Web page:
Thinking Out Loud

December 7, 2015

Building Margin into Your Schedule

About five years ago in a Sunday morning service our pastor was talking about the importance of having margin in your life. Margin to hear from God, to wait before Him and to expect miracles. That’s vital at a time of year when margin is slim because of the busy-ness of the season.

But then he picked up his Bible and talked about the margin that exists on each page of the book; space to add your own notes and record observations. I’ve thought of margin on several levels but never from a printing or graphic arts perspective, a field in which I have some familiarity.

In printing, margin is necessary because sometimes the paper gets trimmed a little off center, just like the time runs out on some days (and weeks, and months, and years) a little unexpectedly. Without some white space, there is the risk the text would simply get cut off.

But if your house is like mine, you probably got flyers, circulars, brochures or whatever they call them where you live delivered to your door or mailbox; and if you examine different types of printed matter, you see that in many cases there is no margin at all because the photo or background color is meant to look like it runs right to the edge. In fact it runs a good inch (2 cm) over the edge and is then trimmed back.

In graphic arts, this is called a bleed, and the designer will markup the text with the word ‘bleed’ to tell the printing people that the background gradient or pattern should overrun the page to be cut to size in the trim process.

And that, is my message to my readers for this Christmas, straight from the graphic art and design industry: If you don’t have margin, you bleed.

[Yes, it’s pithy remarks like that which keep readers coming back!]

If we don’t (literally) take the time to build margin into the busyness of the holiday season, we pay the price for it. If we try to do too much, there’s pain. If we fail to accomplish essentials we should have prioritized, there’s tears.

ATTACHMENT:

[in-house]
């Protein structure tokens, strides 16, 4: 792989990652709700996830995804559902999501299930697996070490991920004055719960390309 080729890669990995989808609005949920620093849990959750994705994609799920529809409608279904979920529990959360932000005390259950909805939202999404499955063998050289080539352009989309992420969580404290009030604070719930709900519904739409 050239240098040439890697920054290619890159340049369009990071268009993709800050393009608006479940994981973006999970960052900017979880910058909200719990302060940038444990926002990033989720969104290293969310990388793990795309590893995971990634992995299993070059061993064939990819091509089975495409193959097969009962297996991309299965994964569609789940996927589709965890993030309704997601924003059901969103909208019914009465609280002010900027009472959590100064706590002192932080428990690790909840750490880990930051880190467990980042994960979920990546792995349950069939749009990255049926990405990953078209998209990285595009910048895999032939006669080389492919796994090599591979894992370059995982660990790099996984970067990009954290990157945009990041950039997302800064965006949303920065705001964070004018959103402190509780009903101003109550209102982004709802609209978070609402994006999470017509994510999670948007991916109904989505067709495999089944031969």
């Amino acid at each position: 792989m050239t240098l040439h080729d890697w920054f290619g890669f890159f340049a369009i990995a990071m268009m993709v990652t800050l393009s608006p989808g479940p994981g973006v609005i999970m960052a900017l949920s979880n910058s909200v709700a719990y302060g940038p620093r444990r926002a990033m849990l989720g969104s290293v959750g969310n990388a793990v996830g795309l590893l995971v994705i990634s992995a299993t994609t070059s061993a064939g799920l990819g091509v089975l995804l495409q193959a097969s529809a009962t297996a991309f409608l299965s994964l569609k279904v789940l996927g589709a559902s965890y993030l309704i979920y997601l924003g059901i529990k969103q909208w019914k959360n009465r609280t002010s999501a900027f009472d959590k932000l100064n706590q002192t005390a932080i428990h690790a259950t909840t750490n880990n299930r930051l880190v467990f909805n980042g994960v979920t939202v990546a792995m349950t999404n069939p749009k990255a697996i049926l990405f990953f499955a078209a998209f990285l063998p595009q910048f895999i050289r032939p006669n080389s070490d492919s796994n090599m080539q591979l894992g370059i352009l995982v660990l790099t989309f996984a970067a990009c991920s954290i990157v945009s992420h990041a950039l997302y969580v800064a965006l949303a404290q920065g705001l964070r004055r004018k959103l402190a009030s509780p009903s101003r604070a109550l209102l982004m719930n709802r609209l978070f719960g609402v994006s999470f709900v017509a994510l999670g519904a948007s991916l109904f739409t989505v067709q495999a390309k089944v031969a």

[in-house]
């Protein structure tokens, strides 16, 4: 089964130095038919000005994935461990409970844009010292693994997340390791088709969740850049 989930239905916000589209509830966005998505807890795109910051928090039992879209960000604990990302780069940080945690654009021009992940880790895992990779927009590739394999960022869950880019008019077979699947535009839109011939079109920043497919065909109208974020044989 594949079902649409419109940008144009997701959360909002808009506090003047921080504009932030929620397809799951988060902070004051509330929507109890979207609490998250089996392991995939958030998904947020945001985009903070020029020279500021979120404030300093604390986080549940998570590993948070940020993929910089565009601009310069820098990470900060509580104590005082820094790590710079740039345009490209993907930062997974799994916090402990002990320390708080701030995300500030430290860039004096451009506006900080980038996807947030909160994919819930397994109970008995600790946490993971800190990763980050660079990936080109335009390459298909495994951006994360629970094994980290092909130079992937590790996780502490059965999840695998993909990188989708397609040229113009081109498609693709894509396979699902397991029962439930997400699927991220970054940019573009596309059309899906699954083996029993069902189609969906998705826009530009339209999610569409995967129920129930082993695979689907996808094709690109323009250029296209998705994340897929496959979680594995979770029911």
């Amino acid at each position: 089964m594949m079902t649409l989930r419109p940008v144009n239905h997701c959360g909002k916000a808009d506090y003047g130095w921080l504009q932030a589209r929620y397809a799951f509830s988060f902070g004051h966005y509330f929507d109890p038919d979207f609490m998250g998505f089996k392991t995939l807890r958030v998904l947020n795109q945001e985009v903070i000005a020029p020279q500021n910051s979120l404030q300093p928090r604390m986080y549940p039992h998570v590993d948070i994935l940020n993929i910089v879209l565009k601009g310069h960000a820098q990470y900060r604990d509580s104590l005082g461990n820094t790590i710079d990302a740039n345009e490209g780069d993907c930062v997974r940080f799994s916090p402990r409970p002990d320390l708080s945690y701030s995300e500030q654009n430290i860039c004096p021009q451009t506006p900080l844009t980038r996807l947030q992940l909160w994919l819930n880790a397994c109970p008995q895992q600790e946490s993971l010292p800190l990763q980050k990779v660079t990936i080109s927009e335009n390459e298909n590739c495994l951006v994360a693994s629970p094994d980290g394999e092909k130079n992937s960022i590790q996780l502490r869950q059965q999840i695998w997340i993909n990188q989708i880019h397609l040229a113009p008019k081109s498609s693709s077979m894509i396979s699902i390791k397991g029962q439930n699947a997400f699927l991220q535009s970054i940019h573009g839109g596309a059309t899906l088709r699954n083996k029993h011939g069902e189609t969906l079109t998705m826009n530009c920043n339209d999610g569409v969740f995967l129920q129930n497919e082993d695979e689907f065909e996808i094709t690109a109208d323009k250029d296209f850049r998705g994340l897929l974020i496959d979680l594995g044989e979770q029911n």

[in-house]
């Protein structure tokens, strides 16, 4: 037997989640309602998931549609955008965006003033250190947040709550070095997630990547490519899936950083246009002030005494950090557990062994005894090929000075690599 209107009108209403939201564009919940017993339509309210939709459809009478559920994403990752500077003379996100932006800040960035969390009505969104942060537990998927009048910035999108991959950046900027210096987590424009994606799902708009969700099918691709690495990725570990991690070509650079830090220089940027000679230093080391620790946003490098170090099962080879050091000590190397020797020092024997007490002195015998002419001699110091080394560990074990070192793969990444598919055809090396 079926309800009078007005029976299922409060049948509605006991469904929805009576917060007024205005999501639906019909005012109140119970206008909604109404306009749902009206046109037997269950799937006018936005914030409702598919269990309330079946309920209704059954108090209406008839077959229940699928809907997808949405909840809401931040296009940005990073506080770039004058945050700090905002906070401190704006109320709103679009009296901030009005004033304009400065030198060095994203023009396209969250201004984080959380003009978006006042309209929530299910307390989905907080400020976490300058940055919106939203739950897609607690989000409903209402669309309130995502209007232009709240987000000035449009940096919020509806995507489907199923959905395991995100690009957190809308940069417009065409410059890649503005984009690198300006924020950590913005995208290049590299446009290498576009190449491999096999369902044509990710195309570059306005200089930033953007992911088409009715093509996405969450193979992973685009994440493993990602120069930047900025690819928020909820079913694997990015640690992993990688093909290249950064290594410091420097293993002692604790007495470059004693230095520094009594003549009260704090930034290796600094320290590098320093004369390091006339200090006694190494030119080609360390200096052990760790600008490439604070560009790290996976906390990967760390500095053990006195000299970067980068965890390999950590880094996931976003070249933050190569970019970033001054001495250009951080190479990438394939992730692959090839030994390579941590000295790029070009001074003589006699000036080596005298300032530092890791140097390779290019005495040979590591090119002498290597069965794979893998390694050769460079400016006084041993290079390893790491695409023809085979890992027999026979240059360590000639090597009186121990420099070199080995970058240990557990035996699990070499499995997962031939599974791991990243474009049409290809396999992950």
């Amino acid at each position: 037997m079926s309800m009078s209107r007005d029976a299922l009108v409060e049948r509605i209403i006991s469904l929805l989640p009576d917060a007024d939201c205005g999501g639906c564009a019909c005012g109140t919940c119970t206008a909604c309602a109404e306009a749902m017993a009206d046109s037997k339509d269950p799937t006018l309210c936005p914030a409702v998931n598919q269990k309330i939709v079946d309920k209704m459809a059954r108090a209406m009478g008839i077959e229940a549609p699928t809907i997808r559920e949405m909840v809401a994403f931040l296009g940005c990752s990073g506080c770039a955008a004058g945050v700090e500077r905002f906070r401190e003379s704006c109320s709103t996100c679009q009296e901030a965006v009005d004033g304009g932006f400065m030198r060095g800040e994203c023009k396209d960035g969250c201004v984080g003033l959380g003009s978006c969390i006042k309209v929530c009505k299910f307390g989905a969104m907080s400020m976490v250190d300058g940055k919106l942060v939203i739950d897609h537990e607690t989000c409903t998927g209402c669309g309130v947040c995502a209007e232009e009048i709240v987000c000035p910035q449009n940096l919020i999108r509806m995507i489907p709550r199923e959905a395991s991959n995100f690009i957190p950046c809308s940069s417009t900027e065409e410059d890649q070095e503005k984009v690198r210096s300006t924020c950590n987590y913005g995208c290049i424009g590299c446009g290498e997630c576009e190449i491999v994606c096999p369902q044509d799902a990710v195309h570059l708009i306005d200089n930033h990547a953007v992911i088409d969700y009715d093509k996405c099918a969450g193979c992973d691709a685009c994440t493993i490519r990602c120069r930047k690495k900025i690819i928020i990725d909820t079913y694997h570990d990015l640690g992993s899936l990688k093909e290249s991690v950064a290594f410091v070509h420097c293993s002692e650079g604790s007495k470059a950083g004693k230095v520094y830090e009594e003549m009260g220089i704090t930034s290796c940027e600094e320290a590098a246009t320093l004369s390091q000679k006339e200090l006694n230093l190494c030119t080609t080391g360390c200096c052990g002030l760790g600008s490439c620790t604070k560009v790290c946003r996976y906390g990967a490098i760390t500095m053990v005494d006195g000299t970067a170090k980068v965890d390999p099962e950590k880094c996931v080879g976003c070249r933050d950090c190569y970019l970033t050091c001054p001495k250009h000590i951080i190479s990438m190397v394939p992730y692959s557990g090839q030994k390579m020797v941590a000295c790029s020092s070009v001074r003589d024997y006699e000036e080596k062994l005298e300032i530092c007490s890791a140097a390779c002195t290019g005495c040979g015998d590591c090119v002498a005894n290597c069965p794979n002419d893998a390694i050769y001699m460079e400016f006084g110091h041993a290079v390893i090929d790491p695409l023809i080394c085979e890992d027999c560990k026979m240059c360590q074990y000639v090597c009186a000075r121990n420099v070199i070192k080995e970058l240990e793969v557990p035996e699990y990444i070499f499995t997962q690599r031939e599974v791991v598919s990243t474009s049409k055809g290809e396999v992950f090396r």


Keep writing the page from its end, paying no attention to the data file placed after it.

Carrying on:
no vacancyWhich is odd considering the potentially frantic story of incarnation — in a crowded village that has run out of hotel accommodation because of a census registration — begins on what we regard as such a peaceful, silent, holy night. Christmas card images look so tranquil, but if you’ve ever driven into a town as we have only to learn that every motel and hotel is booked because of a sports tournament or a convention, you know that for Mary and Joseph, it was a very, very stressful day.

The celebration of the birth of Christ was never intended to drive us crazy on an annual basis. We’re celebrating the coming of Christ, not reliving the search for lodging that led up to it. Slow down — you might just hear from God — and take a cue from the printing industry: If there’s no margin, you bleed.

December 4, 2011

When There’s No Margin in Your Life

I want to extrapolate something different that was triggered by something our pastor said this morning.

He was talking about the importance of having margin in your life.  Margin to hear from God, to wait before Him and to expect miracles.  That’s vital at a time of year when margin is slim because of the busy-ness of the season. 

But then he picked up his Bible and talked about the margin that exists on each page; space to add your own notes and record observations.  I’ve thought of margin on several levels but never from a printing or graphic arts perspective.

In printing, margin is necessary because sometimes the paper gets trimmed a little off center, just like the time runs out on some days (and weeks, and months, and years) a little unexpectedly.  Without some white space, there is the risk the text would simply get cut off.

But if your house is like mine, you probably got flyers, circulars, brochures or whatever they call them where you live delivered to your door or mailbox; and if you examine different types of printed matter, you see that in many cases there is no margin at all because the photo or background color is meant to look like it runs right to the edge.  In fact it runs a good inch (2 cm) over the edge and is then trimmed back.

In graphic arts, this is called a bleed, and the designer will markup the text with the word ‘bleed’ to tell the printing people that the background gradient or pattern should overrun the page to be cut to size in the trim process.

And that, is my message to my readers for this Christmas, straight from the graphic art and design industry:  If you don’t have margin, you bleed.

[insert rim shot here]

If we don’t (literally) take the time to build margin into the busyness of the holiday season, we pay the price for it.  If we try to do too much, there’s pain.  If we fail to accomplish essentials we should have prioritized, there’s tears. 

Which is odd considering the potentially frantic story of incarnation — in a crowded village that has run out of hotel accommodation because of a census registration —  begins on what we regard as such a peaceful, silent night.

The celebration of the birth of Christ was never intended to drive us crazy on an annual basis.  Slow down, and take a cue from the printing industry: If there’s no margin, you bleed.

Blog at WordPress.com.